Comments and Replies ... and Who We Are

TANATA is devoted to discussing the paradoxes and the mysteries of life, among which is the paradox of the coexistence of good and evil. “God is love,” John tells us. Evil exists, we would suggest, not because God is detached or unconcerned, but because free will exists which is required for true, unforced love to exist. Still, it is painfully hard to reconcile this paradox. We believe that all evil one day will be judged and destroyed, until then we must pray.

DANIEL 7:13-14

13 “I was watching in the night visions, and behold, One like the Son of Man, coming with the clouds of heaven! He came to the Ancient of Days, and they brought Him near before Him.

14 Then to Him was given dominion and glory and a kingdom, that all peoples, nations, and languages should serve Him. His dominion is an everlasting dominion, which shall not pass away, and His kingdom the one which shall not be destroyed.


7 Behold, He is coming with clouds, and every eye will see Him, even they who pierced Him. And all the tribes of the earth will mourn because of Him. Even so, Amen.

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And did all races evolve from one man? ...

DNA studies which have mapped human migration say yes.

Science shows that Africans are our common ancestors … and that Eden is to be found in Ethiopia, not in Mesopotamia, i.e., Babylon.

The pattern of genetic mutations out of Africa offers evidence that the first humans left what is now Ethiopia and proceeded to populate the rest of the world … and in the process, all of the races of mankind “evolved” from these first humans. Would the first homo sapiens sapiens therefore have been composite forms of all races combined? That is a reasonable conclusion, particularly as we note the different races and where they settled in other parts of the world as the first humans migrated out of Africa. We all originated from the same point — east Africa, science says.

If all of our human ancestors in effect migrated from Ethiopia … was there an evolution of races? There must have been. Science shows that Africans are our common ancestors.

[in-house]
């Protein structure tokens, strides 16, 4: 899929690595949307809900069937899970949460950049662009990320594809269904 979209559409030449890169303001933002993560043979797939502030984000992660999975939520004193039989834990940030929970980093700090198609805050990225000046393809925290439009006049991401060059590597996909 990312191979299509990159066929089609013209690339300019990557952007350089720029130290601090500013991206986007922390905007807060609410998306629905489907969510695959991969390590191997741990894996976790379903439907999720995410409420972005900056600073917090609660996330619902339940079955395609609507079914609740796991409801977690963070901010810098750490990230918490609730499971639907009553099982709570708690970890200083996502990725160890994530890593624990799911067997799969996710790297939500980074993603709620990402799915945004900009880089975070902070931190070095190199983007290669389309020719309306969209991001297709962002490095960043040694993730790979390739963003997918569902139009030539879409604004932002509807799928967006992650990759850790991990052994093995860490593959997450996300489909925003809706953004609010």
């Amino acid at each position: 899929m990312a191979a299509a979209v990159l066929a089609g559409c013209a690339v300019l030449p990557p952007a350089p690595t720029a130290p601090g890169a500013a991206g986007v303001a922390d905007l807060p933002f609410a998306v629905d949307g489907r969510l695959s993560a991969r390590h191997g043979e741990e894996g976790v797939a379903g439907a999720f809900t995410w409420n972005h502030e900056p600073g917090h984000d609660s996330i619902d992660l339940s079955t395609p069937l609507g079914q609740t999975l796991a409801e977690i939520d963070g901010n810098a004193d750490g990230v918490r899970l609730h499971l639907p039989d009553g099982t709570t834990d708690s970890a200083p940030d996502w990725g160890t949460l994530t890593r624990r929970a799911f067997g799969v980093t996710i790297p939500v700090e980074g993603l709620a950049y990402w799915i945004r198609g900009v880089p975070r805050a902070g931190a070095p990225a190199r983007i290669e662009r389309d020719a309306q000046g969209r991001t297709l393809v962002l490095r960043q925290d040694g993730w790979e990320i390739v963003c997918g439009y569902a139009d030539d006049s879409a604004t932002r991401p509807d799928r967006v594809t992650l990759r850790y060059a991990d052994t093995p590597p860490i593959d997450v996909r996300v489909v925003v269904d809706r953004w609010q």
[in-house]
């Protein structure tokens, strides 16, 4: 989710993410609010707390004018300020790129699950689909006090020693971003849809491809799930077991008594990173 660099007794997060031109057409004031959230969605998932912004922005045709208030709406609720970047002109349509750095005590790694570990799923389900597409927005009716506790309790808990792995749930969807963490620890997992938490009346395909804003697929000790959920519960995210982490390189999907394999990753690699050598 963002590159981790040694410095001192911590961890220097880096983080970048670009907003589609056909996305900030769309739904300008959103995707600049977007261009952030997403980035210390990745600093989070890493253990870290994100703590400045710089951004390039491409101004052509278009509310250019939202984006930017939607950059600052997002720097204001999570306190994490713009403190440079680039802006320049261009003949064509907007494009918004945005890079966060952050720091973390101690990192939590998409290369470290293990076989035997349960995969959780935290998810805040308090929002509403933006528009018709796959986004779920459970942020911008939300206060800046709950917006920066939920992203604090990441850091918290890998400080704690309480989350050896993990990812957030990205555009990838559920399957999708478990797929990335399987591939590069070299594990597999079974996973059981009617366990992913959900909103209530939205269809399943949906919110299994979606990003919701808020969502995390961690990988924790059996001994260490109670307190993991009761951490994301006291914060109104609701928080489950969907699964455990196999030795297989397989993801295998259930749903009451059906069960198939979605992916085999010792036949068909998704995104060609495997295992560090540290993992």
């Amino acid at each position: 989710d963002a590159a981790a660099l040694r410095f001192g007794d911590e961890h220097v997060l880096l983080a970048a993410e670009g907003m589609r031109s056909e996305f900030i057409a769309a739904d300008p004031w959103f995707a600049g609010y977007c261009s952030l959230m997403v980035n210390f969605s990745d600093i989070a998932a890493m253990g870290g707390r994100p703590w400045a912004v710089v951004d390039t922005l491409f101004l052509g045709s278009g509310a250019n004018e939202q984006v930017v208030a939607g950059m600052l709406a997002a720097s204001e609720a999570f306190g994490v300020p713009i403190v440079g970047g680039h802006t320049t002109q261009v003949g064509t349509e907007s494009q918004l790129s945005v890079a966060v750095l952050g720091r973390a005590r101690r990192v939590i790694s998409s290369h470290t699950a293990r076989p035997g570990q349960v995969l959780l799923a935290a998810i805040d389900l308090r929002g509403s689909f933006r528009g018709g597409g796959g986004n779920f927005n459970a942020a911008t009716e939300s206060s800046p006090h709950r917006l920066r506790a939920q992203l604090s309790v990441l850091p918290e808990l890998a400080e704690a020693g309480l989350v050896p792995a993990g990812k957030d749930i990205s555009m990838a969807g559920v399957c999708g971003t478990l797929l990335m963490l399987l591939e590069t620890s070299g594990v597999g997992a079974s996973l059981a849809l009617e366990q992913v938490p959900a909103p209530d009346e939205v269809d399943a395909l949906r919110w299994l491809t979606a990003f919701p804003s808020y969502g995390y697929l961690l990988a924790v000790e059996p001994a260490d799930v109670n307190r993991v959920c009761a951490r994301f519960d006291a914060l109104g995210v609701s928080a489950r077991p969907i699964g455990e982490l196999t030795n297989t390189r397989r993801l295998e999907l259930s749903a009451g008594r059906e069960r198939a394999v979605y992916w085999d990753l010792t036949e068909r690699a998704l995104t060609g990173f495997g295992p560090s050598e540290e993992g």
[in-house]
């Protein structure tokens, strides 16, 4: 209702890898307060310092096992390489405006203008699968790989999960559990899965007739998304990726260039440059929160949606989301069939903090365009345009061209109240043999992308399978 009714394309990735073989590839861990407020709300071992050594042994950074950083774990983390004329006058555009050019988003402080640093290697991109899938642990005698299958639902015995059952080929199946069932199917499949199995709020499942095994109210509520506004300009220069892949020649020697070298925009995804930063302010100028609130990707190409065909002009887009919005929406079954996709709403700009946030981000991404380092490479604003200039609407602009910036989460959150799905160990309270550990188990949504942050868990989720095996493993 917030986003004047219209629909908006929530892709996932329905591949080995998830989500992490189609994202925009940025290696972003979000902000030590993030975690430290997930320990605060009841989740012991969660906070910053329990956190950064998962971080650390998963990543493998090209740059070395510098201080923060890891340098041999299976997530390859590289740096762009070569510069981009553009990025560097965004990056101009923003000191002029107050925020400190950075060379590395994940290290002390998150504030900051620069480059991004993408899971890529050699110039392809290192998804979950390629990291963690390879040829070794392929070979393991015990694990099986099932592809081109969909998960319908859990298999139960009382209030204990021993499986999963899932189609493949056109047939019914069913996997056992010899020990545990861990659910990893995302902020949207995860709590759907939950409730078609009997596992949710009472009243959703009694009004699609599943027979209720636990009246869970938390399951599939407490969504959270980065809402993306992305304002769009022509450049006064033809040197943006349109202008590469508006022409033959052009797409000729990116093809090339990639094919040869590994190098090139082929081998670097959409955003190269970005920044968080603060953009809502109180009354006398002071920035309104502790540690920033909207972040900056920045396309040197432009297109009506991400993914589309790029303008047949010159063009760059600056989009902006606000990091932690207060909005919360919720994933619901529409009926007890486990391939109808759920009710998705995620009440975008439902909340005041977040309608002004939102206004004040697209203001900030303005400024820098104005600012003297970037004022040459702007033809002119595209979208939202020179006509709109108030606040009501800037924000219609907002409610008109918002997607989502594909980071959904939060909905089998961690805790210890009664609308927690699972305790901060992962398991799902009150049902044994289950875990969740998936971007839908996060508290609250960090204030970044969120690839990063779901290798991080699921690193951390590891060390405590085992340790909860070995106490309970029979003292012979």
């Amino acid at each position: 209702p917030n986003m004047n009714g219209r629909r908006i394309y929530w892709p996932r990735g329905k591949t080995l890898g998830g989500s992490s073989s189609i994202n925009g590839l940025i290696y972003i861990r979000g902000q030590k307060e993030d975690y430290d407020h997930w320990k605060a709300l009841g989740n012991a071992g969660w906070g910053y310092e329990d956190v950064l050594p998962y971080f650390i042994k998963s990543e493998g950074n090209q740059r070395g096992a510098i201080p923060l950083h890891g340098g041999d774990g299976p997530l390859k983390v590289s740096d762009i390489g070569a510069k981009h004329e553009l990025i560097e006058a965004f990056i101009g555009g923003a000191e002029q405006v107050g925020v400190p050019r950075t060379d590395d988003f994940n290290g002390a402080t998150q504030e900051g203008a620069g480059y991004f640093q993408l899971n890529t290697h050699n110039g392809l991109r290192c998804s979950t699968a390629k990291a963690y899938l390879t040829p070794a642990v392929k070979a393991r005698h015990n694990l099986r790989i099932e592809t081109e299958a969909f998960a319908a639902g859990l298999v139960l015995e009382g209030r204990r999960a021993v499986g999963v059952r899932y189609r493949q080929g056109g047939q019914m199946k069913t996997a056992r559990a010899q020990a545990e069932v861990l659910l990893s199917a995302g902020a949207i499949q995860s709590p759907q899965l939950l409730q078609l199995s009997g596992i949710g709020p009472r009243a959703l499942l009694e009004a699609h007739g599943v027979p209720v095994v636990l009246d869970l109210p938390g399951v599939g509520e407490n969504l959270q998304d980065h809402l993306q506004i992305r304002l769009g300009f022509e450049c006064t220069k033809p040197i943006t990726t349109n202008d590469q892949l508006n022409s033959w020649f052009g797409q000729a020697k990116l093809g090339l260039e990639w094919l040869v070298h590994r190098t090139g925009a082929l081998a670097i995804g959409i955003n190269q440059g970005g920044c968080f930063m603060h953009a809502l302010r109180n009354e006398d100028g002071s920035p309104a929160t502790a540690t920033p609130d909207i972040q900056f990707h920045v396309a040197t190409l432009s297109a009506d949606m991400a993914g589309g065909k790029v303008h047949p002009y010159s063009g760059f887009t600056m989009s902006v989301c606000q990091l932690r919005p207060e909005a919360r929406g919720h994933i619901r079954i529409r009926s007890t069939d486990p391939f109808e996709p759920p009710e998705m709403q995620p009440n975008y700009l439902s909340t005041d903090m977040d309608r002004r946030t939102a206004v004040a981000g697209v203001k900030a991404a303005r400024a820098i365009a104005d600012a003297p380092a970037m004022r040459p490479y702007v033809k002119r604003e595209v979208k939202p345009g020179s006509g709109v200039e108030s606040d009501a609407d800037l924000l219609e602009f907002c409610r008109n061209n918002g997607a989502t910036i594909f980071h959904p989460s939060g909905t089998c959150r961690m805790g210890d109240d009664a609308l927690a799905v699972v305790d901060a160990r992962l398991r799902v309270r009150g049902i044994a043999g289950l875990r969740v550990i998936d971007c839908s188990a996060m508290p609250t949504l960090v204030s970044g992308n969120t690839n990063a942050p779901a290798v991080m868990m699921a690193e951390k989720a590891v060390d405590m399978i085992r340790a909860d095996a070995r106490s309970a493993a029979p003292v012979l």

Well, what about the white race, you might ask? Eve was taken from a bone, a rib bone, we’re told in Genesis … and aren’t bones white? Some food for thought.

We believe in the resurrection of Jesus and therefore imagine that the God who raised Jesus from the dead could have created the first humans ex nihilo, that is, from nothing. (This, of course, cannot be strictly proved scientifically — at least not by us — but there must have been a time when there was nothing but God, for everything but God has had a birthday, a time when it did not exist … and then it did.)

The idea of God creating mankind from nothing means the the first man and the first woman would have been DNA superhumans, possessing the DNA potential for all races. 

The presence of silt and the invention of papyrus, along with the apparent origins of man’s ability to write and cipher were the reasons we were told in school that “the cradle of civilization” was surely to be found in Sumeria, what eventually became Babylonia. Abraham came from here, from Ur, we’ve been told, making the long trek with his family from one end of the Fertile Crescent, the southeasternmost portion of Mesopotamia, northward in the desert to what was to become Assyria, then southward to Canaan, with a “brief” stop in Egypt, before heading north again into Canaan. Here we find a lush tropical paradise known as Sodom, with Gomorrah nearby.

But is Africa, Egypt the originating location of Judaism, from whence came the first Hebrews? Some anthropologists say yes.

Does science suggest to us that Abram/Abraham may instead have been an African, if East Africa is the true cradle of the human race? We must take into account that Noah traveled with his family to a point nearer to southeastern Mesopotamia than Africa, which would account for early humans in Ur. But if Abraham was the father of many nations, is it more likely than not that he would have been African? Purely speculation.